While Frankie Banali’s decision to keep Quiet Riot going following the death of vocalist Kevin DuBrow has been met with mixed reactions and criticism from fans and critics, one must admire the man’s rock and roll spirit. The bands 80s glory days (they were the first metal band to top the pop charts!) are long gone, and despite going through a number of singers in recent years, the group seems to have finally found a steady frontman in the form of James Durbin. The current lineup of Quiet Riot combines Durbin and Banali with bassist Chuck Wright and guitarist Alex Grossi.
Road Rage, Quiet Riot’s latest studio album, will be released on August 4, 2017. The entire album was completed and recorded with vocalist Seann Nichols, but due to Nichols’ departure from the band, the group ultimately decided to rerecord the record with Durbin on vocals, pushing back the release several months.
I admit, I would liked to have seen Jizzy Pearl stay on board with Quiet Riot longer; we only got one release with the Love/Hate vocalist at the helm, 2014’s Quiet Riot 10. Despite the “revolving door vocalist” shenanigans, James Durbin (who had previously recorded an EP with his Quiet Riot bandmate Alex Grossi) is off to a promising start with the revitalized 80s rock act. Road Rage is the thirteenth studio album from Quiet Riot, and their eleventh international release of original studio recordings. How do Frankie Banali and the boys fare this time around? Will Road Rage be an essential addition to your hard rock and heavy metal collection, or will the album make you wish the Quiet Riot name had been laid to rest years ago?
While the album the band recorded a few years back with Jizzy Pearl felt like an attempt for the band to modernize and move away from the past, Road Rage is quite the opposite, feeling like a deliciously retro rock experience. I was not too familiar with James Durbin prior to this release outside of the EP he had recorded with Alex Grossi, but he makes a powerful impression here, his vocal being a major focal point on every track. Much like Jizzy Pearl before him, Durbin does NOT impersonate Kevin DuBrow, so if you are coming in here looking for something in the style of the band’s 80s heyday, turn away now, because you are not going to find it here, for the most part. On the other hand, if you have an open mind and can appreciate something more along the lines of classic hard rock/classic 70s glam rock, you will love Durbin’s vocal work throughout this release.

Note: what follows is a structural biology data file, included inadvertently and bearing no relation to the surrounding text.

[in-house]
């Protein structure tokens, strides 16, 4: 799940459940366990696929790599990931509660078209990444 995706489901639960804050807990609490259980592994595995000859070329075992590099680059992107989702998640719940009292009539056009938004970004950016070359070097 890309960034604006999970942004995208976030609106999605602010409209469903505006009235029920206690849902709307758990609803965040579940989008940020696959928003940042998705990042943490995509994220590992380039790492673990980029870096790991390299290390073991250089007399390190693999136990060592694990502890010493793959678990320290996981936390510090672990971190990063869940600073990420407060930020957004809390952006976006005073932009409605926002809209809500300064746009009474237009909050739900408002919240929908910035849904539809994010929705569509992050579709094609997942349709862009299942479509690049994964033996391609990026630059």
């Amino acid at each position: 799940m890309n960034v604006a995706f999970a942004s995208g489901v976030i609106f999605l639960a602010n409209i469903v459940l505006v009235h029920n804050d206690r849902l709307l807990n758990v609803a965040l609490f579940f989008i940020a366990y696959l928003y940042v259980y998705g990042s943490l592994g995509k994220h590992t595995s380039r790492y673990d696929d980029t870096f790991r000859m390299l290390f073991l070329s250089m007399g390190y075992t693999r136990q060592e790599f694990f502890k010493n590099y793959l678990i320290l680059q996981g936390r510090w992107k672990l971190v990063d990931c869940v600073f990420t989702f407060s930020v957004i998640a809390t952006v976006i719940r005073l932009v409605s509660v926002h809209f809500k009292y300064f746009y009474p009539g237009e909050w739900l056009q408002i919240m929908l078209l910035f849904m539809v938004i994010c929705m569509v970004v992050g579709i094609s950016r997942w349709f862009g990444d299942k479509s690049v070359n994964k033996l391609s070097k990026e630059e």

The rest of the band proves themselves to be just as capable, showing musical chemistry and ability throughout the album’s duration. Why Frankie Banali doesn’t feature on more “best drummers” lists is beyond me; the guy is criminally underrated and brings something to every song he plays on; something that has been true for well over three decades now. Bassist Chuck Wright still brings the groove, being the perfect bass man to complement what Banali throws down behind the skins. Another man in need of more credit and recognition is guitarist Alex Grossi (with the band in nearly every incarnation since 2004), who unleashes some fantastic solos. This is a fantastic lineup, arguably the finest since DuBrow’s passing.
Perhaps the most important thing about Road Rage is that it is actually FUN to listen to. Why do bands seem to think an album today has to be gritty, morbid, and industrial in style? You won’t find any obnoxious, guttural vocals on here. These are rock anthems in the style of old school classic rock, retro hard rock, and 70s glam. You’ll hear shades of your favorite retro bands throughout the album; Quiet Riot brings their own thing to the table, but is not ashamed to wear their influences on their sleeves, something that just made this fan enjoy the album all the more.
Yes, I was skeptical when Frankie Banali resurrected Quiet Riot after Kevin DuBrow died. I was also disappointed to see Jizzy Pearl’s all-too-brief period with the band end. But, if Banali and company can continue to create rock and roll like this, and give us solid releases of original songs that are actually fun and entertaining to listen to, to hell with the naysayers. Road Rage didn’t put me in a rage at all. In fact, it is one of my favorite releases of 2017 so far. If you are a fan of old school rock and roll and can accept the fact that the band is continuing with a non-Kevin DuBrow vocalist, you should enjoy it as well.